Atomic spectroscopy. G. Galbács. Atomic spectroscopy Principle of operation - PDF

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Atomic spectroscopy G. Galbács Atomic spectroscopy Principle of operation In atomic spectroscopy, generally we study the electronic transitions in atoms, therefore these spectroscopic methods provide analytical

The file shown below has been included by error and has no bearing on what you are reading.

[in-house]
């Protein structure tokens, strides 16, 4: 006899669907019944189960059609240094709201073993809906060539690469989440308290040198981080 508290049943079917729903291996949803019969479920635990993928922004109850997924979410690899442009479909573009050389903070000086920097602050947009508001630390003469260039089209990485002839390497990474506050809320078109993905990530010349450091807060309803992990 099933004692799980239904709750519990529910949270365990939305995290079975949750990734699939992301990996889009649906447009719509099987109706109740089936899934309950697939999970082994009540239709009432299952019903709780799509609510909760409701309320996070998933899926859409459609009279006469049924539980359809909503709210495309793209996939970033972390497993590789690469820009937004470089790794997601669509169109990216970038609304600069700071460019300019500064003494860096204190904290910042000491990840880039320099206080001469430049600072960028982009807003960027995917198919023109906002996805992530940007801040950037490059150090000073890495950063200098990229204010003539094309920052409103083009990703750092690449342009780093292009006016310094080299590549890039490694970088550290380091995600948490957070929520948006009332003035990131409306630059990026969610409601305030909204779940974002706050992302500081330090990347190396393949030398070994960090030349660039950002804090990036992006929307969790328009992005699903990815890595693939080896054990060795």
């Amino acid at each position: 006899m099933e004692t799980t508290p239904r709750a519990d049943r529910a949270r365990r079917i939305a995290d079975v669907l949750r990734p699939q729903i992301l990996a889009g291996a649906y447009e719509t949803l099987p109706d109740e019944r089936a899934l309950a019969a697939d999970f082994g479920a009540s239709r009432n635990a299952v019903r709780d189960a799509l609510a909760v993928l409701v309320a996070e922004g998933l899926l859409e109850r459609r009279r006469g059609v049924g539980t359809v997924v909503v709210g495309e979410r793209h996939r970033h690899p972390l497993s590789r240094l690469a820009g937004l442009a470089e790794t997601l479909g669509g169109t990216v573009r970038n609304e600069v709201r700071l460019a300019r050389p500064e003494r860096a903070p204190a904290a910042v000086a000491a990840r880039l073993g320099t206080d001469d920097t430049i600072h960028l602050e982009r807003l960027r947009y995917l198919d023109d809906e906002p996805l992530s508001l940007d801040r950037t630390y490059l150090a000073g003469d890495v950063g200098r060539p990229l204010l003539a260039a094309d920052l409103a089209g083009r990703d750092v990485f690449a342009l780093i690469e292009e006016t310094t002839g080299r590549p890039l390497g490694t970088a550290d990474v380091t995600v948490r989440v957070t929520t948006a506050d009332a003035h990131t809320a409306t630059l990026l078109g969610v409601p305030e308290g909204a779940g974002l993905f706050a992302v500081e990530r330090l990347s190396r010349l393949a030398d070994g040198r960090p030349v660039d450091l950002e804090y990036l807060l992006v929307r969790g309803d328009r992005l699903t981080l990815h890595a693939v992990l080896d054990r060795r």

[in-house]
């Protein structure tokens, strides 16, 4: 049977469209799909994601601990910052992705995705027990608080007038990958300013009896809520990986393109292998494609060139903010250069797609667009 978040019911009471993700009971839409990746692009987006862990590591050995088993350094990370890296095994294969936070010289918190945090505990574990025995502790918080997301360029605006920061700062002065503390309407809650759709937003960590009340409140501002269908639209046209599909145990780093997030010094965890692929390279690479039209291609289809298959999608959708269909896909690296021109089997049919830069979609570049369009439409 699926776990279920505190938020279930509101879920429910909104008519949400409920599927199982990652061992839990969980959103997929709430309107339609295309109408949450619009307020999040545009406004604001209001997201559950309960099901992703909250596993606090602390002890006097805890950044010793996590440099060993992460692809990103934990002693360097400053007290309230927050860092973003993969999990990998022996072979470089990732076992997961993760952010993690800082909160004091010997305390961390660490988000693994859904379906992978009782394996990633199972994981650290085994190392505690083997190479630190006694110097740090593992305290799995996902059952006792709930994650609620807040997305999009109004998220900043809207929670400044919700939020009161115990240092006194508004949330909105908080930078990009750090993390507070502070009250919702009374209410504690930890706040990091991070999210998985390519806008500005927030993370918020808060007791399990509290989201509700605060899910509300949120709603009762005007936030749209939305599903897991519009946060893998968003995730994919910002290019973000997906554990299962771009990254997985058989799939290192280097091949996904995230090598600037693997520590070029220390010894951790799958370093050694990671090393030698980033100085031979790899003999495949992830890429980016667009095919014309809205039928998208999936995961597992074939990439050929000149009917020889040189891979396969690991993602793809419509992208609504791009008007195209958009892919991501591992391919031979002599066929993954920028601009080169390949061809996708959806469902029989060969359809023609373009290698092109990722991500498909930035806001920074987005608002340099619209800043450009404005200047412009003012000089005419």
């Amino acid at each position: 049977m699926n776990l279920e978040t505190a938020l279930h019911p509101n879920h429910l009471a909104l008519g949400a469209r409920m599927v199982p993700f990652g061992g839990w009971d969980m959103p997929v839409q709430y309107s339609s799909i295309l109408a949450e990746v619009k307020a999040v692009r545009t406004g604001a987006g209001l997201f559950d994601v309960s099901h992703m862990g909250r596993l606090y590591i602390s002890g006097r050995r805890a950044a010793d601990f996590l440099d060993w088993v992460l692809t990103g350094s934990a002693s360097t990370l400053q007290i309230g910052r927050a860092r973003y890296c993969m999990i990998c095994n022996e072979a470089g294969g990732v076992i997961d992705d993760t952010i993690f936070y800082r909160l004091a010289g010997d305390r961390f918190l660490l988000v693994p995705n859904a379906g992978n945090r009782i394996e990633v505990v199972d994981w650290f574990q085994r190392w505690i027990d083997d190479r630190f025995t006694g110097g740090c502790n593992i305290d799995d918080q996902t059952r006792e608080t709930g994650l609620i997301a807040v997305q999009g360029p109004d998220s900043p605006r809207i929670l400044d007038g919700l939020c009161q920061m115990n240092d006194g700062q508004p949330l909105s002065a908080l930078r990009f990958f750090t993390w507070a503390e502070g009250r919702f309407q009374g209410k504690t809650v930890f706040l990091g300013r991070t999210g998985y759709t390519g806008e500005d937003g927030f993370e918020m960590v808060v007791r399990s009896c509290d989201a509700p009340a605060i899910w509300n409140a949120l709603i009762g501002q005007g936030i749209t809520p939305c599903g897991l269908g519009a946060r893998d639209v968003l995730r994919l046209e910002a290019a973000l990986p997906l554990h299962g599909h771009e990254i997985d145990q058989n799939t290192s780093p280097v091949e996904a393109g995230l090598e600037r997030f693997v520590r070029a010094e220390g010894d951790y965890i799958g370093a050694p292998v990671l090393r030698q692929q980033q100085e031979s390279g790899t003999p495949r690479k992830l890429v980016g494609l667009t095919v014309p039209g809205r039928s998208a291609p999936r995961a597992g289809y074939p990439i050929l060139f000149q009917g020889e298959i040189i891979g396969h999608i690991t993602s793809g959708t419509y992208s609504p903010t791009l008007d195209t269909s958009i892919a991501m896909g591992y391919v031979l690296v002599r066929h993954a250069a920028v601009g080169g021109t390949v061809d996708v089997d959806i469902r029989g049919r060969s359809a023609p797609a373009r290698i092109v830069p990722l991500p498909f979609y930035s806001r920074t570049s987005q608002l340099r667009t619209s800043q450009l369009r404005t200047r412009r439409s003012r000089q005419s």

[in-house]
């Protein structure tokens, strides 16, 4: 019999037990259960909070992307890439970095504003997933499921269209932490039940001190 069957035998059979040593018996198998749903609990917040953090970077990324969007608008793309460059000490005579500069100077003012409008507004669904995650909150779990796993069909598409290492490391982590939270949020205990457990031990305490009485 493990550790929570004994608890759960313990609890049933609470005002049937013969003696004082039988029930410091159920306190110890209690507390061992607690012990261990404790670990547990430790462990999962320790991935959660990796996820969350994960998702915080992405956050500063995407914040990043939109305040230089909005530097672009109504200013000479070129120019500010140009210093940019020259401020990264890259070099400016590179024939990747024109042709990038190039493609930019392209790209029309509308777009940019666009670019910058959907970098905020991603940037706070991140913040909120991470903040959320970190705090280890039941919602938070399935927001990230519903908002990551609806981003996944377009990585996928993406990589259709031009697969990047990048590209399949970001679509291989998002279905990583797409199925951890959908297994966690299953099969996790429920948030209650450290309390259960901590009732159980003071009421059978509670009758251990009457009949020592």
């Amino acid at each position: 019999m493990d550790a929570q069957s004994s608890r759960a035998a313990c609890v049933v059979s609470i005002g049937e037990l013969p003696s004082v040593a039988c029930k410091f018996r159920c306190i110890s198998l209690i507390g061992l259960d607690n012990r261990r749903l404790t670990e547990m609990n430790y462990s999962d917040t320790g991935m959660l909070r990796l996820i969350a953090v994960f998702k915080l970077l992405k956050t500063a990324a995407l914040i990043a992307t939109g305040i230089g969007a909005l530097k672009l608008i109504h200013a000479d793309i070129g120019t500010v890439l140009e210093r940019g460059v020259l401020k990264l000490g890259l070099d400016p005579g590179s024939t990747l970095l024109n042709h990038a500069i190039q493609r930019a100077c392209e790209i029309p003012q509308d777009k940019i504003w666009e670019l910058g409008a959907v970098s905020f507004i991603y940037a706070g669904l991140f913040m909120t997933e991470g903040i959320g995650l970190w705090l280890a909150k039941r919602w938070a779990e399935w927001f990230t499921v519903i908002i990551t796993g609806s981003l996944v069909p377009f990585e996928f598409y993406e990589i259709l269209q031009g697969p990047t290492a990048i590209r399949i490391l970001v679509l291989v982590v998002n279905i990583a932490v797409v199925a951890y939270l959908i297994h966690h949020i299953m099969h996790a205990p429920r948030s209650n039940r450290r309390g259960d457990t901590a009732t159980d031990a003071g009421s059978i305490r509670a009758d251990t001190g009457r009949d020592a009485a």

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Atomic spectroscopy G. Galbács Atomic spectroscopy Principle of operation In atomic spectroscopy, generally we study the electronic transitions in atoms, therefore these spectroscopic methods provide analytical information about the elemental composition of a sample. With the exception of a few special methods (see later), the electronic transitions of valence shell electrons in free atoms are studied. Emission, absorption and fluorescence spectra of free atoms are line spectra, which means they consist of very narrow peaks (FWHM is on the order of 0.01 nm or less). A line spectrum is produced, because electronic energy levels in atoms are well defined, quantized. Atomic spectroscopy Principle of operation By the analogy of similar molecular spectroscopies, the transitions involved in an atomic emission, atomic absorption (and atomic fluorescence, not seen in the figure) spectrum can be easily imagined. Selection rules apply. Atomic spectroscopy Atomization No matter what measurement mode we use, the first step in atomic spectroscopy is to break down the sampletoproducefreeatoms.thisis done in the atomizer of an atomic spectrometer, which is a source of high temperature (several thousand of Kelvins, locally). This can be, for example, realized in the form of: flames furnaces electric arcs or sparks plasmas Atomic spectroscopy Atomization In atomic absorption spectroscopy (AAS), the atomizer is only needed to atomize the sample, but electronic excitation is done by an external line light source (hollow cathode lamp, laser, etc.). Consequently, a too high temperature of the atomizer (above ca K) is inadvantageous, because ionization of many of the sample atoms (for example alkalis) would also occur. Remember, that AAS typically based on line absorption of ground state atoms, therefore the AAS signal is proportional to the population of the ground level. In atomic emission spectroscopy (AES), the high temperature source is also responsible for the thermal (collisional) excitation of atoms. The efficiency of collisional excitation increases with the temperature. Also, the emission signal is proportional to the population of the excited levels, so in AES, an as high as possible temperature of the atomizer is required (min. ca. 5000K). Ionization therefore is common, and AES often measures emission from elemental ions too. Atomic spectroscopy Flame atomizers Various combinations of fuel and oxidant gases can be used to produce a flame atomizer. The most populars are acetylene/air, acetylene/n 2 O and propanebutane/air. The sample is introduced into the flame in the form of an aerosol, mixed into the oxidant gas flow. Atomic spectroscopy Graphite furnace atomizers Graphite tube furnaces are heated by electric current (up to a couple of thousands A) in a controlled way, up to about 3000 K. The graphite tube is surrounded by an inert gas to prevent oxidation/burn of the graphite. The sample introduction is done usually by micropipette; a droplet of liquid is placed onto a graphite platform in the tube. Atomic spectroscopy Plasma atomizer (ICP) Inductively coupled plasma (ICP) atomizers are popular, very high temperature atom sources that operate on K temperature work, employing an inert gas environment (typically Ar). Sample introduction is done in the form of an aerosol, mixed with the argon gas. Atomic spectroscopy Liquid sample introduction by nebulizers As was alluded to before, many atomizers require the sample to be introduced in the form of an aerosol (usually wet aerosol, or mist). The most popular devices that produce aerosols from liquids by the action of a pressurized gas are called pneumatic nebulizers. The picture below show a common concentric type pneumatic nebulizer. Atomic spectroscopy Solid sample introduction by laser ablation Laser ablation is a modern way of solid sample introduction into atomic spectrometers. An intense, pulsed laser light is focused onto the surface of the sample, which causes the sample to ablate (break down, evaporate, fragment) in the focal spot. The resulting fine, dry aerosol is the n swept into the spectrometer with the aid of an inert gas flow (e.g. Ar) Flame atomic absorption spectrometry (FAAS) Instrument schematic Flame atomizer (in a slotted burner for best sensitivity) Specific of the analyte Nebulizer Flame atomic absorption spectrometry (FAAS) Instrument schematic optical system AAS instruments incorporate a complex optical system. Thisoptical system helps to free the transmitted intensity of many background radiation (e.g. thermal atomic and flame emission, fluorescence, non-specific absorption, etc.). Several types of such systems are Several types of such systems are in use (Deuterium lamp, Zeeman, Smith-Hieftje); below the operation of the simplest, essential system (rotating chopper) is shown. Flame atomic absorption spectrometer (FAAS) Analytical performance Pros Low efficiency of sample introduction (low signal) Short residence time in the light pathway (low signal) Reasonably low detection limits (ppm-ppb range) Relative ease of use Medium range costs of operation Cons Narrow linear dynamic range (ca. 2 orders of magnitude) Monoelemental method (small sample throughput) Reasonably high sample volume requirement (2-5 ml) Inability to measure non-metals For each analyte we need a different hollow cathode lamp Chemical intereference effects Graphite furnace AAS (GFAAS) The instrument In GFAAS, the graphite furnace replaces the flame atomizer, and there is no need for a nebulizer to introduce the sample. Graphite furnace AAS (GFAAS) Analytical performance Pros High efficiency of sample introduction (high signal) Long residence time in the light pathway (high signal) Possibility for thermal pretreatment of the sample Principal ability to handle liquid and solid samples as well Small sample volume requirement (10-20 µl) Low detection limits (ppt-ppb range) Cons Narrow linear dynamic range (2-3 orders of magnitude) Monoelemental method (small sample throughput) Poor repeatability (5-10%) Increased memory effects Inability to measure non-metals For each analyte we need a different hollow cathode lamp High operating and maintenance costs Flame atomic emission spectroscopy (FAES) The instrument The flame photometer, or flame atomic emission spectrometer (FAES) is the simplest atomic emission spectrometer. The atomizer is a small, circular propane-butane/air flame, and instead of a monochromator, it uses color (interference) filters for wavelength selection. The sample is introduced by a nebulizer. This construction is optimized for cost and the measurement of alkalis. lens filter detector amplifier and display propane-butane gas air waste Flame atomic emission spectrometer (FAES) Analytical performance Pros Low efficiency of sample introduction (low signal) Short residence time in the light pathway (low signal) Reasonably low detection limits (ppm-ppb range) Relative ease of use In principle, it can be run in a simultaneous mode Low costs of operation Cons Narrow linear dynamic range (ca. 2-3 orders of magnitude) Reasonably high sample volume requirement (2-5 ml) Strong ionization intereference effects Only a small number of analytes can be measured ICP atomic emission spectrometer (ICP-AES) Instrument schematic ICP atomic emission spectrometer (ICP-AES) Analytical performance Pros High efficiency atomization/excitation Robust and reliable Principal ability to handle liquid and solid samples as well Low detection limits (ppb range) Very wide linear dynamic range (5-6 orders of magnitude) No or very limited chemical intereferences Multielemental, simultaneous method (sample throughput is high) Ability to measure 80+ elements of the periodic table Cons Moderately high sample volume requirement (2-5 ml) Moderately high purchase and maintenance costs ICP mass spectrometry (ICP-MS) Principle of operation ICP mass spectrometry (ICP-MS) Schematic of the instrument ICP mass spectrometry (ICP-MS) Quadrupole mass analyser and detector ICP mass spectrometry (ICP-MS) Example spectra ICP mass spectrometry (ICP-MS) Analytical properties Pros High efficiency atomization and ionization Robust and reliable Handling ability of liquids and solids Very low detection limits (parts per trillion, ppt) Very wide linear dynamic range (8-9 orders of magnitude) Only a few interference effects Multielemental method (high sample througput) Most elements in the periodic table can be measured (80+) Isotopic information Cons Relatively high sample volume (2-5 ml) High investment and maintenance costs Some isobaric intereference ICP mass spectrometry (ICP-MS) Interferences space charge effect Ions with high inertia (high mass) will be slightly over-represented, because these will repel lighter ions thus the focusing of the latter will be poorer. This effect can be largely eliminated by using an internal standard. ICP mass spectrometry (ICP-MS) Interferences isobar effect Polyatomic ion (interferent) Analyte Analyte Polyatomic ion (interferent) X-ray fluorescence spectroscopy (XRF) Principle of operation In this method, the sample is subjected to continuum X-ray radiation (Bremsstrahlung from an X-ray tube or synchrotron). This radiation, if energetic enough, will eject an electron from a closed electronic shell this vacancy will be filled in by one of the electrons in the atom with a lower bond energy (outer orbital). Energy difference between the two levels will then be emitted as X-ray radiation. This process, of course, takes place in the sample for all atoms and in a cascade-style manner. Emitted radiation is characteristic of the elemental composition. X-ray fluorescence spectroscopy (XRF) Energy and wavelength dispersive systems XRF spectrometers come in two flavours: energy dispersive (ED- XRF) and wavelength dispersive (WD-XRF). The performance of these two types of instruments is different, as can be seen in the next slide. Common (major) properties of all XRF instruments include: solid samples can be best measured samples have to be flat-like chemical information is only obtained from the surface layer (top ca. 1-2 µm) analysis is practically non-destructive light elements (below Na) can be poorly detected ED-XRF instruments are more compact, they can be made fully portable. X-ray fluorescence spectroscopy (XRF) ED-XRF vs. WD-XRF, a comparison ED-XRF WD-XRF energy-based detection wavelength-based detection (X-ray more sensitive (LODs: 1-10 ppm), as monochromator is applied) the detector collects radiation from a less sensitive (LODs: ppm) wider solid angle better spectral resolution fast recording of the whole spectrum slower measurement poorer spectral resolution operation is more complicated operation is easy more costly less costly Automatic analyzers Automatic analyzers Introduction Today, when a large number of samples have to analyzed day-by-day, it common that automatic sample changers are used with practically any instrument. These devices are practically robotic devices, which are capable of a programmed dosibng (injection) of liquid samples, mixing, reagent addition, etc. an x-y positionable, table-based autosampler rotary autosampler Automatic analyzers Introduction Usually however, it takes more to fully automate the analytical process. Sample preparation p also has to be (fully) automated, as this is the step in the analytical process which takes the most time and chemicals. At the same time, effort is made to make the sample preparation (and detection) to work with as small samples as possible, because it conserves chemicals and increases the sample throughput. There are two distinct concepts, along which automatic analyzers are constructed. Discrete analyzers handle samples in parallel; all samples have their assigned analytical channel (cartridge/flow channel, etc.) Flow analyzers work more in a serial fashion; samples are sequentially injected in a carrier flow (together with reagents), and then this will flow through devices (coils, reactors, separators, etc.) which help the mixing, reaction, separation, etc. of components. At the end of the tube there is a detector, which analyzes each sample zone one-by-one. As this concept is based on the operation of pumps and valves, it is sometimes also called Lab-on-a-valve (LOV). Discrete automatic analyzers Example: centrifugal (rotary) analyzers In centrifugal analyzers, each liquid sample has its own radial channel in a disk for sample preparation and detection. Driving of the liquid flow is achieved by the centrifugal force induced when the disk is spinned. Detection of the prepared samples is performed in the outer section of the disk (channels), in a similar manner as CDs/DVDs are read. Flow analyzers Example: flow injection analyzers (FIA) The FIA concept was introduced in the 1970 s by Jaromir Ruzička and Elo Hansen. In this concept, the samples are injected in the carrier flow and pumped forward with ihamulti-channel li l peristaltic i pump.using Ui T or Y-pieces, reagent portions are added to this flow and then typically a reaction coil helps the reaction to complete. During propagation, sample zones will suffer dispersion, hence detector signals (measured by the detector placed at the end of the tube) will be peaks, which decrease in height and widen with the time/length spent in the tube. Detection of the sample zones will have to be therefore done with a tight control of time. Advantage of this system is that the sample throughput is high and it has a great flexibility. Flow injection analyzers The look of it Flow injection analyzers The reaction coil Flow injection analyzers The use of membranes Membranes can be used for: gas/liquid separation dilution liquid/liquid extraction filtering, etc. Flow injection analyzers Dilution and calibration Dilution/calibration can be done in several ways: 1.) electronically (by changing the detection time or the length of tubing) 2.) zone sampling 3.) membrane transport Flow injection analyzers The use of kinetic discrimination Kinetics is an important part of the operation of electrochemical detectors. This is strongly related to the flow rate in FIA. Thus, by changing/optimizing the flow rate, one can e.g.: maximize the net analytical signal (when interferents are present) make the calibration curves to be more linear Flow injection analyzers Other operations Calibration by change of tubing dimensions Precipitation forming Liquid/liquid extraction Flow injection analyzers Applications: determination of rodanide ions Flow injection analyzers Applications: discrete sample introduction in FAAS Advantage: lower sample consumption, higher tolerance towards viscous/concentrated samples.